Percentage of patients with a blood glucose >200 mg/dL with documentation of insulin treatment (SQ or IV).
Surgical and anesthetic stress increases hyperglycemia incidence in both diabetics and non-diabetics.3,22 Perioperative hyperglycemia is mediated by the release of proinflammatory cytokines (e.g., TNF-alpha and IL-6) and elevated concentrations of catecholamines, growth hormone, glucagon, and glucocorticoids.4 These mediators induce metabolic alterations in carbohydrate balance that alter peripheral glucose uptake and utilization, increase gluconeogenesis, depress glycogenesis, and induce glucose intolerance and insulin resistance. Hyperglycemia can also be drug induced (administration of steroids).
Acute hyperglycemia in the perioperative period is known to increase the incidence of wound infections, overall mortality, length of stay, acute kidney injury, and delayed wound healing. 2,5,7, 8-12 Use of insulin to correct perioperative hyperglycemia decreases the risk of hospital complications and mortality in cardiac and general surgery patients.6, 12 The American Association of Clinical Endocrinologists and American Diabetes Association recommend a treatment threshold of 180 mg/dL in critically ill hospitalized patients and a preprandial blood glucose goal of 140 mg/dL in non-critically hospitalized ill patients.13 The Society for Ambulatory Anesthesia, American Association of Clinical Endocrinologists, The Society for Thoracic Surgery, and the Joint British Diabetes Society also recommend blood glucose management <180 mg/dL.14, 15,16, 17, 18 The ADA 2019 guidelines call for perioperative blood glucose ranges from 80-180mg/dL..19 Patients undergoing anesthesia are at risk of hypoglycemia as the effects of anesthesia can mask the symptoms of hypoglycemia; however, conventional glucose targets of <180 mg/dL have not been associated with significant risk of hypoglycemia.1,20,21 Frequent blood glucose monitoring after insulin administration is recommended. Intraoperative glucose levels should be checked every 2 hours or more frequent and insulin infusions should be monitored at least hourly.3 A relatively high threshold glucose level (greater than 200 mg/dL) is used for this measure to alleviate concerns that patients undergoing general anesthetics are at risk of overtreatment and hypoglycemia.1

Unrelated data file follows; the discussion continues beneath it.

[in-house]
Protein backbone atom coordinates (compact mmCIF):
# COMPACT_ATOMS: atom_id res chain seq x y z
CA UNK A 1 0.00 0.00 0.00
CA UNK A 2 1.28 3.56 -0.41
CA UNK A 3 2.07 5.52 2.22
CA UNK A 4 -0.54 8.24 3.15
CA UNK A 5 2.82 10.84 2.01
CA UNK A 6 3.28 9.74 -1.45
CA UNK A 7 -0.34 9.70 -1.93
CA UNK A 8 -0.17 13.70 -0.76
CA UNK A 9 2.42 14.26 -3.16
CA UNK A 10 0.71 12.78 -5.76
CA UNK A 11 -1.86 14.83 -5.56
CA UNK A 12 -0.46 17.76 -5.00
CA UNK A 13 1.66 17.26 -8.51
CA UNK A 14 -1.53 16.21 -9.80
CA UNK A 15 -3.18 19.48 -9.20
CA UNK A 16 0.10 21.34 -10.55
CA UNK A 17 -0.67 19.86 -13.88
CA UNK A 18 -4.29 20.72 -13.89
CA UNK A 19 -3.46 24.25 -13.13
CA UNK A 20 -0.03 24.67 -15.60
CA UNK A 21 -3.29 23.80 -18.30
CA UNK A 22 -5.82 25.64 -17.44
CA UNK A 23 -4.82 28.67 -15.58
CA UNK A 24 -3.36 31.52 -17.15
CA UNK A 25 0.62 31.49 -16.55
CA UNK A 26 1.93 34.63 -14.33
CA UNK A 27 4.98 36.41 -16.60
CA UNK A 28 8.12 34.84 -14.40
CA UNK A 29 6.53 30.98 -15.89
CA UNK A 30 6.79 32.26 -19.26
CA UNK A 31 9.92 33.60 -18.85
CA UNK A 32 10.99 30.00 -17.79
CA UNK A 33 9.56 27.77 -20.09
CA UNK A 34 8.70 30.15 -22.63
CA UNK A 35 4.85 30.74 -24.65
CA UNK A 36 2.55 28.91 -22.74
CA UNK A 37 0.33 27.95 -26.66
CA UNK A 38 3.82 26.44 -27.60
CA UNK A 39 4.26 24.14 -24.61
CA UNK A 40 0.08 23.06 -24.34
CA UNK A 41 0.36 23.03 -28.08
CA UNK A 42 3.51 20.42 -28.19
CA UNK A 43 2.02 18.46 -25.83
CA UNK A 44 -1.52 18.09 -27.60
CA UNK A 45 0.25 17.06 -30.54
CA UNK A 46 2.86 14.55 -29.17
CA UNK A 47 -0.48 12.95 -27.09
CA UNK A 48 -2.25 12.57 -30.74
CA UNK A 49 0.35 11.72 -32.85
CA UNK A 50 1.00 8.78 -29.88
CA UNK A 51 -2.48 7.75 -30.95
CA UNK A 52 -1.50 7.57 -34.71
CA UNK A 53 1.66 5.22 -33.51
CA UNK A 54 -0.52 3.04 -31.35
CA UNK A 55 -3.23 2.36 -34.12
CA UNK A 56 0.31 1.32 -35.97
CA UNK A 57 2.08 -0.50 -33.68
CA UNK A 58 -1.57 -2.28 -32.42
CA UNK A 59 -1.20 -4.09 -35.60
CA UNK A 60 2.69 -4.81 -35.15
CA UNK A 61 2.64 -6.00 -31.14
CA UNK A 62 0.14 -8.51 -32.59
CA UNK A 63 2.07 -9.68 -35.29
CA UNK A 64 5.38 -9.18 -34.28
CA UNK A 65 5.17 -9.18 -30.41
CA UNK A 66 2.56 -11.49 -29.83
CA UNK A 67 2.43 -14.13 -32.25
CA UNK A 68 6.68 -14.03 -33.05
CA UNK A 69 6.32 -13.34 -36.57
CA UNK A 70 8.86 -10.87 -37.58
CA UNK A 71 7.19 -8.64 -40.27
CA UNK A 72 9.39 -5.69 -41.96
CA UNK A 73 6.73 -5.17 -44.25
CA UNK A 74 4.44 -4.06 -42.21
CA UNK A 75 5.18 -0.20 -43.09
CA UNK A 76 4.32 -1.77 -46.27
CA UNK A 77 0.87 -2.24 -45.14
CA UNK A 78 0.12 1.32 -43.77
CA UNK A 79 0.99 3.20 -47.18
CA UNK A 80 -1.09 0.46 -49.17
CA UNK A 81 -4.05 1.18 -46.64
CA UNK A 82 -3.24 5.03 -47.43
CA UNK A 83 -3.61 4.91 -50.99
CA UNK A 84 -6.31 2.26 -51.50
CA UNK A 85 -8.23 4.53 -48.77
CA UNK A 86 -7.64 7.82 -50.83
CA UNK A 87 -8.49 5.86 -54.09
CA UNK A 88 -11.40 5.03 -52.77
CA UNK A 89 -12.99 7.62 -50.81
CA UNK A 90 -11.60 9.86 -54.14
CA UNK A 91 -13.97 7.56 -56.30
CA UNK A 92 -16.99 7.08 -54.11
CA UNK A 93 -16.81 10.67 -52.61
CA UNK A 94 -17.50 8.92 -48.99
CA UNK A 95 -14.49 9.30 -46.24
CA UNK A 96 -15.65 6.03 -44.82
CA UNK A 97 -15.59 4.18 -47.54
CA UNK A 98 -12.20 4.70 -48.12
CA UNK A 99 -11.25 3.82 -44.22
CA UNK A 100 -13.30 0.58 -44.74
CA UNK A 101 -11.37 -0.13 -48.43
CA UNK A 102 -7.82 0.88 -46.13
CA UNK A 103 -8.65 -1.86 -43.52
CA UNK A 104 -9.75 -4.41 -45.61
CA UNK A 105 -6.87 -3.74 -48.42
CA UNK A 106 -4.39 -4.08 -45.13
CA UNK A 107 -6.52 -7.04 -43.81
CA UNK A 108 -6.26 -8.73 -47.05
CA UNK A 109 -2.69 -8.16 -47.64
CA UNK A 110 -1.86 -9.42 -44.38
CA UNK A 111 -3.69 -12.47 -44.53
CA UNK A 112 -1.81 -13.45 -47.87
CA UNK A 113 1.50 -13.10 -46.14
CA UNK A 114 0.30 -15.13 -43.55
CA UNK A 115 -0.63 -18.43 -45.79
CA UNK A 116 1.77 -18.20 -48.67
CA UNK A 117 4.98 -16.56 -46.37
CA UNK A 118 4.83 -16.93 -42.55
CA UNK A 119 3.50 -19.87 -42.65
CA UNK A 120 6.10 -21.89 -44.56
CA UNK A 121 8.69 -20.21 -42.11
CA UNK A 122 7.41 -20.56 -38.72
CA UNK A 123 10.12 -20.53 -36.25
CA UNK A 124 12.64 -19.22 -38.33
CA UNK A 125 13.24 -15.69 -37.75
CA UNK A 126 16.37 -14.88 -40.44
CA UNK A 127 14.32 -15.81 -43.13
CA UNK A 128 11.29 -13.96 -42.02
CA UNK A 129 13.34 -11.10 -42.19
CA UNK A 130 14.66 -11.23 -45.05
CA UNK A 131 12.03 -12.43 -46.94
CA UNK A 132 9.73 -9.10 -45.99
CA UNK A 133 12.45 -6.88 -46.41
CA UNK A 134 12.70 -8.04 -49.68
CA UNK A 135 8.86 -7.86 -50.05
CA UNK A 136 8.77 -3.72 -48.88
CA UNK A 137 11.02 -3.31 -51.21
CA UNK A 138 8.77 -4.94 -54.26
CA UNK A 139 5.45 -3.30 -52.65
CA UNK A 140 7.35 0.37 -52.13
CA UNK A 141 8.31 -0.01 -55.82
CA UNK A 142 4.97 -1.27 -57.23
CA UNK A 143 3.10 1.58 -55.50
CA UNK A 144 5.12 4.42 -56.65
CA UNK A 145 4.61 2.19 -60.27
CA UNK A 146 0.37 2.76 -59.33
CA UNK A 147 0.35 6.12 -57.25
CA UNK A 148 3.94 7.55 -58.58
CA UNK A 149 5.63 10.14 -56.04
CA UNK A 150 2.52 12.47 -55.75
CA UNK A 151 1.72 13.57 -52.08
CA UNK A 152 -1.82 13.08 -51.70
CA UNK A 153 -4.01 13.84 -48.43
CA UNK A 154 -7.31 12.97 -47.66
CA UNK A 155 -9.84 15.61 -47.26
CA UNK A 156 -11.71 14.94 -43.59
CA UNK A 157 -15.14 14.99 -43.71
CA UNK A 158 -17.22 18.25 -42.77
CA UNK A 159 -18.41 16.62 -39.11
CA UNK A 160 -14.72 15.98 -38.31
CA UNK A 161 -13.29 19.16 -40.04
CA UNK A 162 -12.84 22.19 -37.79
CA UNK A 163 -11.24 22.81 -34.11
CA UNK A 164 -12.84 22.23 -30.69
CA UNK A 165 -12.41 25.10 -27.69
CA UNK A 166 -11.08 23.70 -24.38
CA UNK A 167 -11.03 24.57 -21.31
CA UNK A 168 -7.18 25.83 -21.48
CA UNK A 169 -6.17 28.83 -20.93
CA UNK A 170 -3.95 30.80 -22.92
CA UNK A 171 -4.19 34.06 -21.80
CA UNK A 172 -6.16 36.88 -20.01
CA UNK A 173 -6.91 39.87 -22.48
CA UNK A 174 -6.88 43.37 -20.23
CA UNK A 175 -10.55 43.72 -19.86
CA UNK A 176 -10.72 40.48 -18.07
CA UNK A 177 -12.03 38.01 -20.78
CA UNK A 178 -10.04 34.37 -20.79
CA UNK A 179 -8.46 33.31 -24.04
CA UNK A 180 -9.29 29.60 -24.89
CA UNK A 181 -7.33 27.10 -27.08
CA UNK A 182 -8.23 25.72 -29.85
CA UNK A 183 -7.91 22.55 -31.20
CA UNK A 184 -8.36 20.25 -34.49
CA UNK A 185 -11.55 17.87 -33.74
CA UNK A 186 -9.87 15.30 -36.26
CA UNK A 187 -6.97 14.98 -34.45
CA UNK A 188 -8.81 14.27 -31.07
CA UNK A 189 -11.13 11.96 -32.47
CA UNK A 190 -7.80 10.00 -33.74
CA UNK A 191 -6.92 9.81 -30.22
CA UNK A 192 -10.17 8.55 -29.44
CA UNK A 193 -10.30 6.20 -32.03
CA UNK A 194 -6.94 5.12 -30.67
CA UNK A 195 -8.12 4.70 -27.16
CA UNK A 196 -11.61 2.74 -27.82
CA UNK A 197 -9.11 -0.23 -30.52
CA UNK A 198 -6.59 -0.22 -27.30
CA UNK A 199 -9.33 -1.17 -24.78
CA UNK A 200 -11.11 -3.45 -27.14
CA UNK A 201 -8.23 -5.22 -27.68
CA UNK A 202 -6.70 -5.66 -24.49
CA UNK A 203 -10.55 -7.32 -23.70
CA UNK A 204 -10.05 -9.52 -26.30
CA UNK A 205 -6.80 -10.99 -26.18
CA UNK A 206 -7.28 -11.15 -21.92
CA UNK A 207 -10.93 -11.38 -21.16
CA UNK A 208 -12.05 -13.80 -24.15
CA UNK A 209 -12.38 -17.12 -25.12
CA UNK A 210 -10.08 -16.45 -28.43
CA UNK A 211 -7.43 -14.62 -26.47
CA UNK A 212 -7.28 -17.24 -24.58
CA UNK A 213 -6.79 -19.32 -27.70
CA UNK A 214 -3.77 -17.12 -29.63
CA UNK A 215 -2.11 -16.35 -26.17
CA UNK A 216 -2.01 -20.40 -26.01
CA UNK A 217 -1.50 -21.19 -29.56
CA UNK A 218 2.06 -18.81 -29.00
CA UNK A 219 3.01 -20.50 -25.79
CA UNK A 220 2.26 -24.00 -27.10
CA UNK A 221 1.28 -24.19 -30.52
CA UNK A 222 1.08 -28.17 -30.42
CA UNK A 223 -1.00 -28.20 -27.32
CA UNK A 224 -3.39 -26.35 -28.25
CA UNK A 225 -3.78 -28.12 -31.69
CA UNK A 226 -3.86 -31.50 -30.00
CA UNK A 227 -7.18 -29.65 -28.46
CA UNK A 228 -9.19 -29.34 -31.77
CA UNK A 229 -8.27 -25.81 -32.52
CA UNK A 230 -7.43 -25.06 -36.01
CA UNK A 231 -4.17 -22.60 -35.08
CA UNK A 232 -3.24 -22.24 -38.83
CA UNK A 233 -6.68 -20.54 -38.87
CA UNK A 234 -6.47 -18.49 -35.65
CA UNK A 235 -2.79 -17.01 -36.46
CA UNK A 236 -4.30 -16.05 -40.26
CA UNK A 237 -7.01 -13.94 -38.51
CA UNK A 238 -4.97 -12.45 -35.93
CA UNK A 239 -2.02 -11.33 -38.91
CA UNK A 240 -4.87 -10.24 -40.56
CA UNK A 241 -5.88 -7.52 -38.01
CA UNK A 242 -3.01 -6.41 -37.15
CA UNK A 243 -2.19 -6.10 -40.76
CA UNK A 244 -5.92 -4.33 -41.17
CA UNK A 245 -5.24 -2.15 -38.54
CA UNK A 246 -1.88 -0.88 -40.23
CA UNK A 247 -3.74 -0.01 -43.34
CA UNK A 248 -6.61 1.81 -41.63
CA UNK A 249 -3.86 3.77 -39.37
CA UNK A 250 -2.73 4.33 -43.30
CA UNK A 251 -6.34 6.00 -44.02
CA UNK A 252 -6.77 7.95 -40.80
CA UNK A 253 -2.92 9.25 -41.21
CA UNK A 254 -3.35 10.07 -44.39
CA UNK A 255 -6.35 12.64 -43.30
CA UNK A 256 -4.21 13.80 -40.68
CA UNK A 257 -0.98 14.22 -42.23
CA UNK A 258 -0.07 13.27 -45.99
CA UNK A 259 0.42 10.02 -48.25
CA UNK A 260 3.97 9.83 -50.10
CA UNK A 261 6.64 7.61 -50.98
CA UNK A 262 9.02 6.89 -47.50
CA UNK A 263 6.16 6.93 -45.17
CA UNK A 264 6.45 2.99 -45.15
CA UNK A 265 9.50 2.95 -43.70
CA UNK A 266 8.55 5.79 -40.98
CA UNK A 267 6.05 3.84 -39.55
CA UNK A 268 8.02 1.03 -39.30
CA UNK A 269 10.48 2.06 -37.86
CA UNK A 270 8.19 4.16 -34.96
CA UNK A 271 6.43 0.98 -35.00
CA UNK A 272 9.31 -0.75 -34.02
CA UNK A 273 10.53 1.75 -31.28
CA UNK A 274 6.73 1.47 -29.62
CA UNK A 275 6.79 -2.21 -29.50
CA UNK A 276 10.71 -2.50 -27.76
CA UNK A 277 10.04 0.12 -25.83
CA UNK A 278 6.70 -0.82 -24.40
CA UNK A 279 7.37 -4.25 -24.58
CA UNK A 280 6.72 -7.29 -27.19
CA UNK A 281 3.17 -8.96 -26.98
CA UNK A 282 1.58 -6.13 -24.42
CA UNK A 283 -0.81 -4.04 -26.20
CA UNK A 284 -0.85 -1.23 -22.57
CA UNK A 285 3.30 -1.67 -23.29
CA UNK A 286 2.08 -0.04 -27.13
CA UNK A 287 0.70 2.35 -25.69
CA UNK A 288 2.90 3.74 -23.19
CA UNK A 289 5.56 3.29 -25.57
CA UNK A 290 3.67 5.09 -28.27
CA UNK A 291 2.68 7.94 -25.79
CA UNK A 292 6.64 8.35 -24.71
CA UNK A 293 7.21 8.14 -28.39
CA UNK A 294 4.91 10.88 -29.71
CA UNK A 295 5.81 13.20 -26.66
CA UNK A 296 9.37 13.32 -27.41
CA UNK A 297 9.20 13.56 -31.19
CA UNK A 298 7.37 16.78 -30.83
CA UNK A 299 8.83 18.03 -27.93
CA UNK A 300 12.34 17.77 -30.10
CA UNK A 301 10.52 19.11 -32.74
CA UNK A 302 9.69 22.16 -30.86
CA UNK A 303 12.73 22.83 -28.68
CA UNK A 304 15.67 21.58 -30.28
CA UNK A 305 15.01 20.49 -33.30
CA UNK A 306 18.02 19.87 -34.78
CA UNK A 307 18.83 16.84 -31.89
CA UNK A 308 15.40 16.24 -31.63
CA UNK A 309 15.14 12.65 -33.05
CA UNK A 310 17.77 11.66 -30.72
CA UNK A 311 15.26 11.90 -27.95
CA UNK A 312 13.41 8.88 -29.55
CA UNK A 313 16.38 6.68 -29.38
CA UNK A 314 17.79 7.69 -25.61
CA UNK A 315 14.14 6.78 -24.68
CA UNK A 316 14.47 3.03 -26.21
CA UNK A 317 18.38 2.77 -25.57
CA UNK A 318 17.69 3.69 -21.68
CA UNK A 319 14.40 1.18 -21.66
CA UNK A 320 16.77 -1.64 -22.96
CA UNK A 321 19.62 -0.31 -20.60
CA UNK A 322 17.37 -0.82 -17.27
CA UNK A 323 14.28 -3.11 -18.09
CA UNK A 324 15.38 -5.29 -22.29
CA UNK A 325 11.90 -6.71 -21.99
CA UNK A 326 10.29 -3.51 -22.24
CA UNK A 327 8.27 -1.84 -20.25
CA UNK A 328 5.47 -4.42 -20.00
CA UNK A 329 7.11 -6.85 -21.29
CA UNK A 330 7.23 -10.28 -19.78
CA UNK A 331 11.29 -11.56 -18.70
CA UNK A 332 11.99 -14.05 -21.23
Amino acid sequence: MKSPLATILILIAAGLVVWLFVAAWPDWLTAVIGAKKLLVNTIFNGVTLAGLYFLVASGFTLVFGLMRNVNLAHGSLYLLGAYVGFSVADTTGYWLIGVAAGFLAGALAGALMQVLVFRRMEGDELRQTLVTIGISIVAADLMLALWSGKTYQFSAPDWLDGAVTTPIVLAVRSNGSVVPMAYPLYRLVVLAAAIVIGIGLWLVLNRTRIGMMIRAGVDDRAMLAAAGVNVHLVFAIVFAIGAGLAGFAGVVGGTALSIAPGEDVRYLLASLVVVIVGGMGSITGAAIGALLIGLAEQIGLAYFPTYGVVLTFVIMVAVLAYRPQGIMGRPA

*Cases where the ‘Measure End Time’ precedes ‘Measure Start Time’ will be excluded and marked 'invalid'
Administration of insulin within 90 minutes of blood glucose >200 mg/dL
Preop Time Period (preop start through anesthesia start): The first provider signed into the case
Intraop Time Period: The provider signed in at the first glucose recheck or first administration of insulin. If neither occurred, then the responsible provider is the one signed in 90 minutes after the high glucose measurement.
Postop Time Period (anesthesia end through PACU End): The last providers signed into the case
|Brooke Szymanski-Bogart, RN||University of Michigan|
|Genevieve Bell||University of Michigan|
|Nirav Shah, MD||University of Michigan|
|MPOG Quality Committee|
|Date Reviewed||Reviewer||Institution||Summary||QC Vote|
Patrick Henson, MD
Update the threshold for GLU-01, GLU-03, and GLU-05 to 180mg/dL,
and develop new recheck measures.
|02/07/2023||Exclusion||Cases with measure duration ≤30 minutes excluded & cesarean delivery hysterectomies no longer excluded.|
|10/28/2022||Success||If subcutaneous insulin was administered within 120 minutes before the high glucose result, value passes.|
|03/24/2021||Exclusion||Modified to use Obstetric Anesthesia Type phenotype|